“I did not know how to lead at the elementary level,” she said. “I thought, ‘This should be easy. Uh — no,’” she said. She found setting development expectations was more difficult than she had anticipated. How do you expect the best when the best is so hard to evaluate at that age?
“I also didn’t realize the importance of play,” she said.
Her teachers, as it turned out, were her teachers — a move by staff that helped Cabeen understand a number of things about kindergartners. For instance, she came to realize that play-based education actually spurred creativity and critical thinking skills.
But as importantly, she found that at Woodson, “we are family.”
“I found you can’t segregate the program from the person,” she said. She recalled with a chuckle when a couple of her staff cornered her in her office, almost demanding that she go home. They knew, Cabeen added, how easy it was for educators to become so committed they did not take time for themselves and their families.
She also found she had been used to working with smaller groups — and now, she had 400 charges to watch after. Cabeen makes no bones about the fact that her teachers quickly became her partners.
And, she learned. Early on she decided that PBIS – Positive Behavioral Interventions and Supports – was a program she wanted to embrace and training got underway for herself and staff. In simple terms, it is a way to teach students about how you expect them to behave. The earlier you can help instill the need for responsibility and respect, the educational journey — and life journey — improves.
Woodson is a happy place, she said, “a safe and caring environment — but we’re also high on student achievement.” She said many hours have been spent with a savvy staff about ways to make their students the best they can be. Cabeen makes sure learning goals and student growth data are posted for all to see. She always had her eye on providing technological opportunities for students and staff in the primary years, and creating and implementing a successful year-long district wellness initiative that partnered with community agencies and businesses. Her Reading Buddies initiative with Hormel Foods is a highlight of the school year.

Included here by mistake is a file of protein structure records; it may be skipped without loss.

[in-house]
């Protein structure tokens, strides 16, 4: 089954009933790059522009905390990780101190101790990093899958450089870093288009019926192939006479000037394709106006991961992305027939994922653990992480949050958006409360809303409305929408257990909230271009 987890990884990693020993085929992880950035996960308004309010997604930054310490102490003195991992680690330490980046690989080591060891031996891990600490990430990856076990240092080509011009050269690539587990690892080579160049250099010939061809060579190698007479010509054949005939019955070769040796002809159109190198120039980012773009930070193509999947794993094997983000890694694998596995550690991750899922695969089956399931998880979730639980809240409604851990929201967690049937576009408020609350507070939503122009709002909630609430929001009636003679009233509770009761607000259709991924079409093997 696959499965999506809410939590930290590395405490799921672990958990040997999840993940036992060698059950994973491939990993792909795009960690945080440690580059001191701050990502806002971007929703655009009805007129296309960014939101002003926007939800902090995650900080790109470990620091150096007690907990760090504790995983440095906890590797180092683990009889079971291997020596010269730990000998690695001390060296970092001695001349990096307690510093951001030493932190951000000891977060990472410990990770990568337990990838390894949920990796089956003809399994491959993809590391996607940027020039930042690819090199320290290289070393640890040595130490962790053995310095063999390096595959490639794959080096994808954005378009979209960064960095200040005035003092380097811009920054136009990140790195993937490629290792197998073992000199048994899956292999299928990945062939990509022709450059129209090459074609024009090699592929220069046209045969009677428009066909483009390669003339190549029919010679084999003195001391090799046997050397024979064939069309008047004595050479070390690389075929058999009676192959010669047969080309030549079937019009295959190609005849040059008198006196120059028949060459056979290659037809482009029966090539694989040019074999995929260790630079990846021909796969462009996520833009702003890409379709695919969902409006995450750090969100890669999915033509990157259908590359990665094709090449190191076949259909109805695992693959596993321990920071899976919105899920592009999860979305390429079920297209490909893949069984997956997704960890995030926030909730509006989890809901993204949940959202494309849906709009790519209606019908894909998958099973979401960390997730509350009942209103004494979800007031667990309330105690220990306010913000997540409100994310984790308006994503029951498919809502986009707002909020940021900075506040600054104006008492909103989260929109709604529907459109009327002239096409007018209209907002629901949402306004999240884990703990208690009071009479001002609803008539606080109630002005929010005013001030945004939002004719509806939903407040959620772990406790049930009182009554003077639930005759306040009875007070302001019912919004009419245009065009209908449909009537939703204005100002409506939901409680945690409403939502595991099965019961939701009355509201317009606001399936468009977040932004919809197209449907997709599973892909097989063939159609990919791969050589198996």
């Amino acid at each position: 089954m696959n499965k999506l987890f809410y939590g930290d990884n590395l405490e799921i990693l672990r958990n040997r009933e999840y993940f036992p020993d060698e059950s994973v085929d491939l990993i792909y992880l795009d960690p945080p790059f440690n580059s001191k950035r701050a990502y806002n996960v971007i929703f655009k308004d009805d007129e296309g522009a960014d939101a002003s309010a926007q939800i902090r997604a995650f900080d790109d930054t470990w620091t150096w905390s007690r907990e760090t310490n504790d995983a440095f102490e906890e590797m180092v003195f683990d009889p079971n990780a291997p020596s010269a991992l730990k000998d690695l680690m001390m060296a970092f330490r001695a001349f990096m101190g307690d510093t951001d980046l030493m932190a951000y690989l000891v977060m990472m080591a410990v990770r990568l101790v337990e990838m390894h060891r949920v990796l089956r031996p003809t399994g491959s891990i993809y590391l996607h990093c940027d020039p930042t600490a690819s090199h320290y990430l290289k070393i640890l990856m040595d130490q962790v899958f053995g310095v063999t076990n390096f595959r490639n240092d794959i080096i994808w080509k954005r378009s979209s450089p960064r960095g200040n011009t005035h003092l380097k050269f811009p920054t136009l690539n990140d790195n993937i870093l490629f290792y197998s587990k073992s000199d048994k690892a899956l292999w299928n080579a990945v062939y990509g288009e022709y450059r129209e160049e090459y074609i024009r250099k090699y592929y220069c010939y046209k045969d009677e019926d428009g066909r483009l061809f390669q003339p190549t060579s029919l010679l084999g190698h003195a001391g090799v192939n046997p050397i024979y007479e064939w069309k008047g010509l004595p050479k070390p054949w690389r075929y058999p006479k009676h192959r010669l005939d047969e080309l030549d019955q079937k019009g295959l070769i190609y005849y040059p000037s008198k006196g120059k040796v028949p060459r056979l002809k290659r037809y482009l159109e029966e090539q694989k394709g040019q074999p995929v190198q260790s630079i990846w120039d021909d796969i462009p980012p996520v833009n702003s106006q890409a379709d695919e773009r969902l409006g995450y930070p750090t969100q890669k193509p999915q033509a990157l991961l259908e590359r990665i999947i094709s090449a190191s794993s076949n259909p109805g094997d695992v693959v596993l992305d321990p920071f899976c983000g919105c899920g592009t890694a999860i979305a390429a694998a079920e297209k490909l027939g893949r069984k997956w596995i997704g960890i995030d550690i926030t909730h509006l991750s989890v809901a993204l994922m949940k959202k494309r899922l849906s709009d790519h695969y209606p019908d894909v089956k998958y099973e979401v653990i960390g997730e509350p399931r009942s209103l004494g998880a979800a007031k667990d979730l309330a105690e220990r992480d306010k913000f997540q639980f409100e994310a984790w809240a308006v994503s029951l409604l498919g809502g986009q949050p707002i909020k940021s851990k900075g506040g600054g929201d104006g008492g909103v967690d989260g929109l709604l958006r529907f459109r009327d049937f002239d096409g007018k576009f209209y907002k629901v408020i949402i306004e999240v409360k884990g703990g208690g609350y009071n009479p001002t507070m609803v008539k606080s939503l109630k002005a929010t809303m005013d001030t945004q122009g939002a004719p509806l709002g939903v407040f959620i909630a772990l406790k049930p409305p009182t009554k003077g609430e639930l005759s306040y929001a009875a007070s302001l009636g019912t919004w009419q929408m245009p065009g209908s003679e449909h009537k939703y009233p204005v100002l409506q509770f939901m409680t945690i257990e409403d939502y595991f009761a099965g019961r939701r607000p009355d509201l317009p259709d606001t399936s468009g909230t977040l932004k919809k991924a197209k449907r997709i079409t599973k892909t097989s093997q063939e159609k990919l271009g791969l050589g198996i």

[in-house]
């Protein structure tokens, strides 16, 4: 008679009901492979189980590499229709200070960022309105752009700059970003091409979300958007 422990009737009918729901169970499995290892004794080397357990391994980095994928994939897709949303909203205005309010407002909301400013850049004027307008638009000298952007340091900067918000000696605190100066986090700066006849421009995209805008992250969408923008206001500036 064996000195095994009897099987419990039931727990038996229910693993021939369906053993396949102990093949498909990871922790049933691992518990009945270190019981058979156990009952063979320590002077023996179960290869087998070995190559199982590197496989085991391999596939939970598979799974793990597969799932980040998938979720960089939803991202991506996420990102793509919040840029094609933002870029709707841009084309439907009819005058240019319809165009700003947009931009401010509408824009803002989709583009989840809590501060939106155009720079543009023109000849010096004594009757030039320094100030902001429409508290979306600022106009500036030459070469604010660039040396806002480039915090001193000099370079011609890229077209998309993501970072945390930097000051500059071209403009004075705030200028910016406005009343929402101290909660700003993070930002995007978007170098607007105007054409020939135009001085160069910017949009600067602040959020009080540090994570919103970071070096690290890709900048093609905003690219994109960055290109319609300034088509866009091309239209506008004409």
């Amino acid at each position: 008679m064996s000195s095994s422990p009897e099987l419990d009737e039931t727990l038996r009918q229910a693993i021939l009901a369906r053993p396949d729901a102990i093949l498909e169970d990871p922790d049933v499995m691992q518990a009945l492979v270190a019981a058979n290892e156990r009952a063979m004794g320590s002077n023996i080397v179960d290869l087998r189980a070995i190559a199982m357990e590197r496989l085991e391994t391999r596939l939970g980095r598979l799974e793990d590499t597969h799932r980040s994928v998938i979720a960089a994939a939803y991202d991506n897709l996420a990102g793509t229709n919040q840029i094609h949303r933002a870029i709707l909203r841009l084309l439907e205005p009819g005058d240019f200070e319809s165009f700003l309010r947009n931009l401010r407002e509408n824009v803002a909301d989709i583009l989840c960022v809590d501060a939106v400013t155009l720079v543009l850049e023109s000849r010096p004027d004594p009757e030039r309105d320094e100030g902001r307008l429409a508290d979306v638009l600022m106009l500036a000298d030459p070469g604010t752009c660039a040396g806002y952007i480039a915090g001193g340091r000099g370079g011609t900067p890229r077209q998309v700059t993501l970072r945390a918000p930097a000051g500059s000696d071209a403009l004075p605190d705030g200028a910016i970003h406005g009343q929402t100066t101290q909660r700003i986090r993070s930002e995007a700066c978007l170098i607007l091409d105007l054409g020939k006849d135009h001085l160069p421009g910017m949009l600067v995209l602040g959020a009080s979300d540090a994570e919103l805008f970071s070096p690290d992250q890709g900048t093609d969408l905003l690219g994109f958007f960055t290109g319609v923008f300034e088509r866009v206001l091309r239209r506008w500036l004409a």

Cabeen, said teacher Ellie Verdoorn “is a creative leader who is always motivated to bring new ideas and initiatives into the Kindergarten Center; Jessica recognizes and appreciates the special qualities that each staff member brings to the students.
“She helps us all make learning fun — which is the best way to learn.”
Cabeen has also part of a leadership circle of educators in Minnesota. She facilitates the Minnesota P3 Principal Leadership series as well the Principal Academy through the University of Minnesota. Earlier this year, she spoke fervently at a podium shared by Gov. Mark Dayton, about the need for four-year-old preschool and funding for early childhood education.
She was also named the 2017 National Distinguished Principal for Minnesota, “a wonderful honor,” she said. The program recognizes and celebrates elementary and middle school principals who set high standards for instruction, student achievement, character and climate for students, families and staff in their learning communities. She accepted the award during ceremonies in Washington, D.C.
In true Cabeen fashion, she involved all her kids in the celebration. During an assembly, students and staff all worked to decide what kinds of things she should pack in her suitcase for the trip.
After all, that’s what your family does.